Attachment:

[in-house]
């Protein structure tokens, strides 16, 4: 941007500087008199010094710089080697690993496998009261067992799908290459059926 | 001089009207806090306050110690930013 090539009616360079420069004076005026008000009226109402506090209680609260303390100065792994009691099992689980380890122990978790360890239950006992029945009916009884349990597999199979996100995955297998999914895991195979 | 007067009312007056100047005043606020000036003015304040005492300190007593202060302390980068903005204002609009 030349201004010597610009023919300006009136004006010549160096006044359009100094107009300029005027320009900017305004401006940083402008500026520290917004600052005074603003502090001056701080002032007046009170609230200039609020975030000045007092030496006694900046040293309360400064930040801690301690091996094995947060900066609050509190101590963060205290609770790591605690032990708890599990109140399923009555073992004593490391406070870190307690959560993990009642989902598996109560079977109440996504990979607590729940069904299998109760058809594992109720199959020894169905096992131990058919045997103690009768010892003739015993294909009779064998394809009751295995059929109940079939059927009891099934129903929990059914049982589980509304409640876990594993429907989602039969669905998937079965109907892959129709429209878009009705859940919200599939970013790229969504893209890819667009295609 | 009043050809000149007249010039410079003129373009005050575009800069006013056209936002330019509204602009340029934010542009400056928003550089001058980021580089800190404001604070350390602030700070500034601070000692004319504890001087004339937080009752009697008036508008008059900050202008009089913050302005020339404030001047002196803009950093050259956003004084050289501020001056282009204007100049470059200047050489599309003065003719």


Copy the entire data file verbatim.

[in-house]
């Protein structure tokens, strides 16, 4: 941007500087008199010094710089080697690993496998009261067992799908290459059926 | 001089009207806090306050110690930013 090539009616360079420069004076005026008000009226109402506090209680609260303390100065792994009691099992689980380890122990978790360890239950006992029945009916009884349990597999199979996100995955297998999914895991195979 | 007067009312007056100047005043606020000036003015304040005492300190007593202060302390980068903005204002609009 030349201004010597610009023919300006009136004006010549160096006044359009100094107009300029005027320009900017305004401006940083402008500026520290917004600052005074603003502090001056701080002032007046009170609230200039609020975030000045007092030496006694900046040293309360400064930040801690301690091996094995947060900066609050509190101590963060205290609770790591605690032990708890599990109140399923009555073992004593490391406070870190307690959560993990009642989902598996109560079977109440996504990979607590729940069904299998109760058809594992109720199959020894169905096992131990058919045997103690009768010892003739015993294909009779064998394809009751295995059929109940079939059927009891099934129903929990059914049982589980509304409640876990594993429907989602039969669905998937079965109907892959129709429209878009009705859940919200599939970013790229969504893209890819667009295609 | 009043050809000149007249010039410079003129373009005050575009800069006013056209936002330019509204602009340029934010542009400056928003550089001058980021580089800190404001604070350390602030700070500034601070000692004319504890001087004339937080009752009697008036508008008059900050202008009089913050302005020339404030001047002196803009950093050259956003004084050289501020001056282009204007100049470059200047050489599309003065003719």